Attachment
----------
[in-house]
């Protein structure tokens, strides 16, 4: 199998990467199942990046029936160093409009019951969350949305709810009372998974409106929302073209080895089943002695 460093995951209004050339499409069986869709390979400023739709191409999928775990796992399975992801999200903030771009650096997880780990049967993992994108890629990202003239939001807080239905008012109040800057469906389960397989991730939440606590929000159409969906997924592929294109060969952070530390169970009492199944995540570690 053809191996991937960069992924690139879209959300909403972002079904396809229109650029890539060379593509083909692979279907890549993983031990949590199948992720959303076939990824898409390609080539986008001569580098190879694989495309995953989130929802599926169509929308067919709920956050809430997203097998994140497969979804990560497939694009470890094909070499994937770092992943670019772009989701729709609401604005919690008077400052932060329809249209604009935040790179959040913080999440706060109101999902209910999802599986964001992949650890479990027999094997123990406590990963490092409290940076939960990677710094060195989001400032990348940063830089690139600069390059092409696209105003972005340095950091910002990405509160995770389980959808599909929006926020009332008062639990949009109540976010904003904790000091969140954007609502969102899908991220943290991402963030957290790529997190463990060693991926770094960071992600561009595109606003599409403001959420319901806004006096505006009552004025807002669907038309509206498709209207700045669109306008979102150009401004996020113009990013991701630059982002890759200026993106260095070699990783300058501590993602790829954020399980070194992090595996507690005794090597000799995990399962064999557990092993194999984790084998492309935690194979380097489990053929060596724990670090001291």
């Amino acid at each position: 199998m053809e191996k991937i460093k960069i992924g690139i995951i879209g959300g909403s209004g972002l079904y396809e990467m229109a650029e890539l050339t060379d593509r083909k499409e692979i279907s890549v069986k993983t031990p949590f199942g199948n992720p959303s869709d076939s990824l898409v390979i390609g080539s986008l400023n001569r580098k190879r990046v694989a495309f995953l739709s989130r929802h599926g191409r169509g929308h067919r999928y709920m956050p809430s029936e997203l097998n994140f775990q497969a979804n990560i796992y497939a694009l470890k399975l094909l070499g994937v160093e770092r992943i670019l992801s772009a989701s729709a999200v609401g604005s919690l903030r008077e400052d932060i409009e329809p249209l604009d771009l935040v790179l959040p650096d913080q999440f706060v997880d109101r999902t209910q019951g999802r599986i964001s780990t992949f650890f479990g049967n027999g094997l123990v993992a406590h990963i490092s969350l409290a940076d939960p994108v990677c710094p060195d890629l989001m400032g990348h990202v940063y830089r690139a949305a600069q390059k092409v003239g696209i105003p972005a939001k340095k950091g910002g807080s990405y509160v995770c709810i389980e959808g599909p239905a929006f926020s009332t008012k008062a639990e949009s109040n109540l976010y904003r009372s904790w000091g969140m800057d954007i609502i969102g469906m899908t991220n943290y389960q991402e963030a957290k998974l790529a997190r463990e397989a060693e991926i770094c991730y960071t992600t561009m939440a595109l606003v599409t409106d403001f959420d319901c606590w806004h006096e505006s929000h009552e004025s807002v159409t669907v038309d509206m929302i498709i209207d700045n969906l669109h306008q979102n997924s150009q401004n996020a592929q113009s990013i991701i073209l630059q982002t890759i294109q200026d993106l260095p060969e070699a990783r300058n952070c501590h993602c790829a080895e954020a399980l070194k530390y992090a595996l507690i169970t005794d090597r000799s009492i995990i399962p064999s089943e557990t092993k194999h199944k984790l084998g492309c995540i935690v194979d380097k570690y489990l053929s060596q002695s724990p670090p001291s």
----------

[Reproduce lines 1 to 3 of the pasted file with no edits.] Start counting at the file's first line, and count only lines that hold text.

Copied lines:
[in-house]
């Protein structure tokens, strides 16, 4: 199998990467199942990046029936160093409009019951969350949305709810009372998974409106929302073209080895089943002695 460093995951209004050339499409069986869709390979400023739709191409999928775990796992399975992801999200903030771009650096997880780990049967993992994108890629990202003239939001807080239905008012109040800057469906389960397989991730939440606590929000159409969906997924592929294109060969952070530390169970009492199944995540570690 053809191996991937960069992924690139879209959300909403972002079904396809229109650029890539060379593509083909692979279907890549993983031990949590199948992720959303076939990824898409390609080539986008001569580098190879694989495309995953989130929802599926169509929308067919709920956050809430997203097998994140497969979804990560497939694009470890094909070499994937770092992943670019772009989701729709609401604005919690008077400052932060329809249209604009935040790179959040913080999440706060109101999902209910999802599986964001992949650890479990027999094997123990406590990963490092409290940076939960990677710094060195989001400032990348940063830089690139600069390059092409696209105003972005340095950091910002990405509160995770389980959808599909929006926020009332008062639990949009109540976010904003904790000091969140954007609502969102899908991220943290991402963030957290790529997190463990060693991926770094960071992600561009595109606003599409403001959420319901806004006096505006009552004025807002669907038309509206498709209207700045669109306008979102150009401004996020113009990013991701630059982002890759200026993106260095070699990783300058501590993602790829954020399980070194992090595996507690005794090597000799995990399962064999557990092993194999984790084998492309935690194979380097489990053929060596724990670090001291």
């Amino acid at each position: 199998m053809e191996k991937i460093k960069i992924g690139i995951i879209g959300g909403s209004g972002l079904y396809e990467m229109a650029e890539l050339t060379d593509r083909k499409e692979i279907s890549v069986k993983t031990p949590f199942g199948n992720p959303s869709d076939s990824l898409v390979i390609g080539s986008l400023n001569r580098k190879r990046v694989a495309f995953l739709s989130r929802h599926g191409r169509g929308h067919r999928y709920m956050p809430s029936e997203l097998n994140f775990q497969a979804n990560i796992y497939a694009l470890k399975l094909l070499g994937v160093e770092r992943i670019l992801s772009a989701s729709a999200v609401g604005s919690l903030r008077e400052d932060i409009e329809p249209l604009d771009l935040v790179l959040p650096d913080q999440f706060v997880d109101r999902t209910q019951g999802r599986i964001s780990t992949f650890f479990g049967n027999g094997l123990v993992a406590h990963i490092s969350l409290a940076d939960p994108v990677c710094p060195d890629l989001m400032g990348h990202v940063y830089r690139a949305a600069q390059k092409v003239g696209i105003p972005a939001k340095k950091g910002g807080s990405y509160v995770c709810i389980e959808g599909p239905a929006f926020s009332t008012k008062a639990e949009s109040n109540l976010y904003r009372s904790w000091g969140m800057d954007i609502i969102g469906m899908t991220n943290y389960q991402e963030a957290k998974l790529a997190r463990e397989a060693e991926i770094c991730y960071t992600t561009m939440a595109l606003v599409t409106d403001f959420d319901c606590w806004h006096e505006s929000h009552e004025s807002v159409t669907v038309d509206m929302i498709i209207d700045n969906l669109h306008q979102n997924s150009q401004n996020a592929q113009s990013i991701i073209l630059q982002t890759i294109q200026d993106l260095p060969e070699a990783r300058n952070c501590h993602c790829a080895e954020a399980l070194k530390y992090a595996l507690i169970t005794d090597r000799s009492i995990i399962p064999s089943e557990t092993k194999h199944k984790l084998g492309c995540i935690v194979d380097k570690y489990l053929s060596q002695s724990p670090p001291s």